Listen, it is simply the sad state of society that sometimes kids grow up and, in their adult life, do not feel the need to stay in touch with their parents. And then the parents become increasingly upset with them about it. Sooner or later it bursts into a big argument. And then sometimes the children, now adult, do not make contact at all any more. As simple as that. And now this woman was having to face the gossip about her in addition to this sorrow caused by her unthinking children.
You know, sometimes situations like this really can be rescued. I found out that, when the situation first arose, someone from the church had been to visit the children. But it was maybe too soon after the argument where words had been said and the hurt was deep and fresh. There was still hardness of heart.
Nevertheless I decided to visit one of the children, a lady with children of her own who was in her early 40s. At first she did not want to let me in or talk, but then decided that it would be OK. As we drank coffee together and talked, it became clear to me that maybe her heart was softening to the situation. So I risked a direct question: how would she feel if one of her children decided never to speak to her again? That was enough to open the floodgates of tears.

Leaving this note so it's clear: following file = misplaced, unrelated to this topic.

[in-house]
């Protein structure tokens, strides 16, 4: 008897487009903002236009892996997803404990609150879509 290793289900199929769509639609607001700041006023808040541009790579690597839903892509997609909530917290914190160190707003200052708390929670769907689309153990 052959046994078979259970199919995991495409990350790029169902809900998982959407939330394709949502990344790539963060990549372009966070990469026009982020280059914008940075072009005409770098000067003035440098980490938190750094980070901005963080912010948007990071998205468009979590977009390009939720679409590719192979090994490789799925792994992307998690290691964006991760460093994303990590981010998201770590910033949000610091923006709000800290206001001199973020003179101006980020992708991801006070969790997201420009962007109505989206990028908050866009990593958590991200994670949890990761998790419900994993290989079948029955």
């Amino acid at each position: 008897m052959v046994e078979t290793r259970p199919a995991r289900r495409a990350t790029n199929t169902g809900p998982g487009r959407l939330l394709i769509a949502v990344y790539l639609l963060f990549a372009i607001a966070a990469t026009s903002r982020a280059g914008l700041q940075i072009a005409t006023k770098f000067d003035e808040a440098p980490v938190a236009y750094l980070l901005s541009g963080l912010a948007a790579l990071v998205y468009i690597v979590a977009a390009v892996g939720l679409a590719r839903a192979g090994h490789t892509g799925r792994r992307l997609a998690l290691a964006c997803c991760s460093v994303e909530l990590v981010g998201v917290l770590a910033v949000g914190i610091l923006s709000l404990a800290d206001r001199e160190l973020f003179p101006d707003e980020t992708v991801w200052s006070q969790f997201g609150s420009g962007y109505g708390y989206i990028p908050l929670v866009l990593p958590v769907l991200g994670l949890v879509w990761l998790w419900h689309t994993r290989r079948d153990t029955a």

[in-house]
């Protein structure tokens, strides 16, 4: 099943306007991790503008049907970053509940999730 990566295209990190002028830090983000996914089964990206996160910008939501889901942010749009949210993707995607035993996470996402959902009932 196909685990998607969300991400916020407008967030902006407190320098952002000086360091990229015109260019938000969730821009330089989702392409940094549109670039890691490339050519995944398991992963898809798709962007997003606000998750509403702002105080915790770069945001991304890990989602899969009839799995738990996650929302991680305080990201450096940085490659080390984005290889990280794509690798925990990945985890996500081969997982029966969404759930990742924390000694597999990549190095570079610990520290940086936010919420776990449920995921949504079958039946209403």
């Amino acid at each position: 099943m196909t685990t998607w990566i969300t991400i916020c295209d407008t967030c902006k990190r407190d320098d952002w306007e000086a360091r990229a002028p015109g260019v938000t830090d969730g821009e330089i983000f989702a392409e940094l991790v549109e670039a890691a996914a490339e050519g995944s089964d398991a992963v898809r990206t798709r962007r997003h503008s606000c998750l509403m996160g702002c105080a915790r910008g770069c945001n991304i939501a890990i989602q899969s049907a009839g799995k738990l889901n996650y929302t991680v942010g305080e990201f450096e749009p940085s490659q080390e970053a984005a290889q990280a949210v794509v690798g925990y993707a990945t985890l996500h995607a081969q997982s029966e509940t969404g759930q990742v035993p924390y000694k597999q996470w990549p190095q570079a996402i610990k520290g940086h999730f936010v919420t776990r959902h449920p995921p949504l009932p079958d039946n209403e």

That mother and daughter were reunited, and the daughter spoke with her sister to put things right also. The two daughters knew about the gossipers and the things said behind the back. These daughters even went to privately visit the gossipers to let them know the truth and to judge for themselves their own behaviour.
When you see a situation, a person in difficulty or need, what will you do? Will you close your eyes? Will you pass by on the other side? Will you join with the gossipers? Will you harden your heart?
Or will you have compassion, pity, and draw close to the person. Will you find out what the problem really is, and see if you can help. Who knows, maybe this is the chance to show the love of Jesus to someone who really needs it.